A Sustainable KI Community (SKICOM)

KI: s engagement in the Inner Development Goals Initiative - exploring e.g., inner qualities and capabilities suggested that we need to develop for a sustainable future and working life, and how to cultivate such capabilities.

Background and purpose

Strategy 2030

In the Karolinska Institutet strategic plan, Strategy 2030, it is declared that KI shall enter 2030 as a groundbreaking, global and engaged university with a vision to advance knowledge about life and strive towards better health for all.

Internal sustainability as a point of departure

Driven by e.g., successful competition for external funding, KI has experienced rapid growth in recent decades. This has impacted our internal culture with a decrease of “we-spirit” and sense of a common purpose. Strategy 2030 addresses these issues and takes them as a point of departure.

Strategy 2030 and SDGs

The time horizon 2019—2030 for Strategy 2030 was chosen with great care. Many of the challenges and opportunities facing our university and society at large become more apparent when considered over a longer time perspective. The time horizon also coincides with the United Nations ‘Agenda 2030. It is incumbent on us as a university to contribute in the realization of the Sustainable Development Goals (SDGs). The SDGs view medicine and health in the broadest of contexts. If we are to achieve our vision of better health for all, we must do the same.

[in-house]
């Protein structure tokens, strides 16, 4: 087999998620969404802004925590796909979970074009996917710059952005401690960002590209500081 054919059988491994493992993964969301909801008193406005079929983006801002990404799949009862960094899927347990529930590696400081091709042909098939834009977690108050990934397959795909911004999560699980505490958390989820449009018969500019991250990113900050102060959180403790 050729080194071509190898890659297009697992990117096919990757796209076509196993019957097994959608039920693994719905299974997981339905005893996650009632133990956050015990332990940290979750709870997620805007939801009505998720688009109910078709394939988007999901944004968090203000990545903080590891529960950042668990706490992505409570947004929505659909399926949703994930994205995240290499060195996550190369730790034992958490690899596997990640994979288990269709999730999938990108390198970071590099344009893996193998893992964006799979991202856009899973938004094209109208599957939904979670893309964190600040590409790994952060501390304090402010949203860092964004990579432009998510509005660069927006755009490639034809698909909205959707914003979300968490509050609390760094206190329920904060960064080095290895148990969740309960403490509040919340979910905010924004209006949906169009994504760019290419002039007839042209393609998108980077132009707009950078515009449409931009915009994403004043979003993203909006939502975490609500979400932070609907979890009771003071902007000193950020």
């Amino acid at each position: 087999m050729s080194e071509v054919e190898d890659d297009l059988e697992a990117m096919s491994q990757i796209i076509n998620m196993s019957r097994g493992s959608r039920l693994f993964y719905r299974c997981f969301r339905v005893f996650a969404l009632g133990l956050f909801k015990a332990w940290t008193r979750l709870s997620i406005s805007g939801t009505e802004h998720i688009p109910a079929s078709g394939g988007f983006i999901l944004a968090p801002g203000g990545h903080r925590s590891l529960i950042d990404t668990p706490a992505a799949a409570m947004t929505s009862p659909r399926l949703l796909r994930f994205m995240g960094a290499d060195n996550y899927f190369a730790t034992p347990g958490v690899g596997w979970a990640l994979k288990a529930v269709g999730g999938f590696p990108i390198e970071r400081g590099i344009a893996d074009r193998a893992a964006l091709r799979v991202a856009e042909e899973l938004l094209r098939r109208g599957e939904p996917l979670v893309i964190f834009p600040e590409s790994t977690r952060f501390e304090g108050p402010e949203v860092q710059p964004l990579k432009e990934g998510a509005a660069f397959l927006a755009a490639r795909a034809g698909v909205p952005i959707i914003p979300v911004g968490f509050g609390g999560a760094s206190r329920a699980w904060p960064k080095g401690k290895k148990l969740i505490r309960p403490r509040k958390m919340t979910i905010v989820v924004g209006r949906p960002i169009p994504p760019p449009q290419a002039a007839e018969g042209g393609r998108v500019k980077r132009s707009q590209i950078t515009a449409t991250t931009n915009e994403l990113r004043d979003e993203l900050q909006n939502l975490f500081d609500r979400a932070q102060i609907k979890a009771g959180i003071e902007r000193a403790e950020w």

Inner Development Goals

- Emphasizing the need for shift to also including an inside out perspective

Although many models and insights around sustainability issues have been introduced in recent decades, such as the UN Sustainable Development Goals, SDG (2015), or the Limits to Growth report (Meadows et al., 1972), we have not come anywhere near to mitigating the effects on climate change, biodiversity loss and waste of non-renewable resources (IPCC 2021, 2022).

The IDG initiative is based on the assumption that we currently lack the necessary skills and competencies needed to transition to more sustainable forms of development. Scholars and practitioners are increasingly emphasizing the need for an inward focus (Woiwode et al., 2021), exploring the role of internal dimensions and the intrinsic links between human challenges, e.g. sustainability challenges, health, poverty and discrimination. Moreover, only focusing on direct drivers (technological innovations) and not indirect (values, norms) (Horlings, 2015) to reach mitigation targets has been raised as an issue that could have negative effects on other sustainability goals by missing synergy effects (Chan et al., 2020, Wamsler 2021).